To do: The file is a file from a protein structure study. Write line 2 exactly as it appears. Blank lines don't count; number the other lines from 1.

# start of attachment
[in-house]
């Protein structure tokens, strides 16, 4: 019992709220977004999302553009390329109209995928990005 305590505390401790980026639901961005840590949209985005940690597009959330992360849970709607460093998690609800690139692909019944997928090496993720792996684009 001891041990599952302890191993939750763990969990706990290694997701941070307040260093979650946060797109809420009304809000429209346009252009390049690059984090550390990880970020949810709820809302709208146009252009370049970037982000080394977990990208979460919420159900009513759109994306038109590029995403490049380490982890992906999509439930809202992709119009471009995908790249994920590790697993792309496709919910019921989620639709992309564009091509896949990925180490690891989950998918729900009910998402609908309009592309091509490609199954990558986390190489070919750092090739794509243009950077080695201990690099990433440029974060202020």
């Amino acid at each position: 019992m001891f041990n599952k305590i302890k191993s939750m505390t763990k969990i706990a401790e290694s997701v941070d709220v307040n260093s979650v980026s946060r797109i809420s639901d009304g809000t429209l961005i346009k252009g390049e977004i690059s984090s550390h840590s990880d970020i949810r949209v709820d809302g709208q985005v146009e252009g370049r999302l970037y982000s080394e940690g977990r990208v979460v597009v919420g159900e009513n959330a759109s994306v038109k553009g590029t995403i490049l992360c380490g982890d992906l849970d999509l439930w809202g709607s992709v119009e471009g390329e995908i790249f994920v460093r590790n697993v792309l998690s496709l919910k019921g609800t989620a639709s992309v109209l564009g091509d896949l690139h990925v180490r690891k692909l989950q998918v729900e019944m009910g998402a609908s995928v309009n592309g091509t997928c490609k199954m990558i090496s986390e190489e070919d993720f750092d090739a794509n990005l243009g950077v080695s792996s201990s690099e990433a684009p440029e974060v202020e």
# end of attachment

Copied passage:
């Protein structure tokens, strides 16, 4: 019992709220977004999302553009390329109209995928990005 305590505390401790980026639901961005840590949209985005940690597009959330992360849970709607460093998690609800690139692909019944997928090496993720792996684009 001891041990599952302890191993939750763990969990706990290694997701941070307040260093979650946060797109809420009304809000429209346009252009390049690059984090550390990880970020949810709820809302709208146009252009370049970037982000080394977990990208979460919420159900009513759109994306038109590029995403490049380490982890992906999509439930809202992709119009471009995908790249994920590790697993792309496709919910019921989620639709992309564009091509896949990925180490690891989950998918729900009910998402609908309009592309091509490609199954990558986390190489070919750092090739794509243009950077080695201990690099990433440029974060202020």